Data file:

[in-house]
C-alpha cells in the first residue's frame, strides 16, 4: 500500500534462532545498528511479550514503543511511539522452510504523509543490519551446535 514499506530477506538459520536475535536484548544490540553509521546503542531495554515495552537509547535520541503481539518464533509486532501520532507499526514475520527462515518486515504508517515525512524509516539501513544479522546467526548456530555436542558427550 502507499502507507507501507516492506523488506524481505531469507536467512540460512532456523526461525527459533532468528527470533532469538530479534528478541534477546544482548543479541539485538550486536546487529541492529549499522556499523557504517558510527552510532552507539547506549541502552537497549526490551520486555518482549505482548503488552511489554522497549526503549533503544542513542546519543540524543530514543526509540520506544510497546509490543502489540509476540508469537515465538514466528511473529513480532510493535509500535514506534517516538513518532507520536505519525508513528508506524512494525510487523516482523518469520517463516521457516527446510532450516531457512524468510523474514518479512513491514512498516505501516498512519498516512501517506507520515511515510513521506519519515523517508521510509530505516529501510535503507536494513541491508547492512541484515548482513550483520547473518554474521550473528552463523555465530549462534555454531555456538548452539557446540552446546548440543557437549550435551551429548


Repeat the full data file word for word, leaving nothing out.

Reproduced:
[in-house]
C-alpha cells in the first residue's frame, strides 16, 4: 500500500534462532545498528511479550514503543511511539522452510504523509543490519551446535 514499506530477506538459520536475535536484548544490540553509521546503542531495554515495552537509547535520541503481539518464533509486532501520532507499526514475520527462515518486515504508517515525512524509516539501513544479522546467526548456530555436542558427550 502507499502507507507501507516492506523488506524481505531469507536467512540460512532456523526461525527459533532468528527470533532469538530479534528478541534477546544482548543479541539485538550486536546487529541492529549499522556499523557504517558510527552510532552507539547506549541502552537497549526490551520486555518482549505482548503488552511489554522497549526503549533503544542513542546519543540524543530514543526509540520506544510497546509490543502489540509476540508469537515465538514466528511473529513480532510493535509500535514506534517516538513518532507520536505519525508513528508506524512494525510487523516482523518469520517463516521457516527446510532450516531457512524468510523474514518479512513491514512498516505501516498512519498516512501517506507520515511515510513521506519519515523517508521510509530505516529501510535503507536494513541491508547492512541484515548482513550483520547473518554474521550473528552463523555465530549462534555454531555456538548452539557446540552446546548440543557437549550435551551429548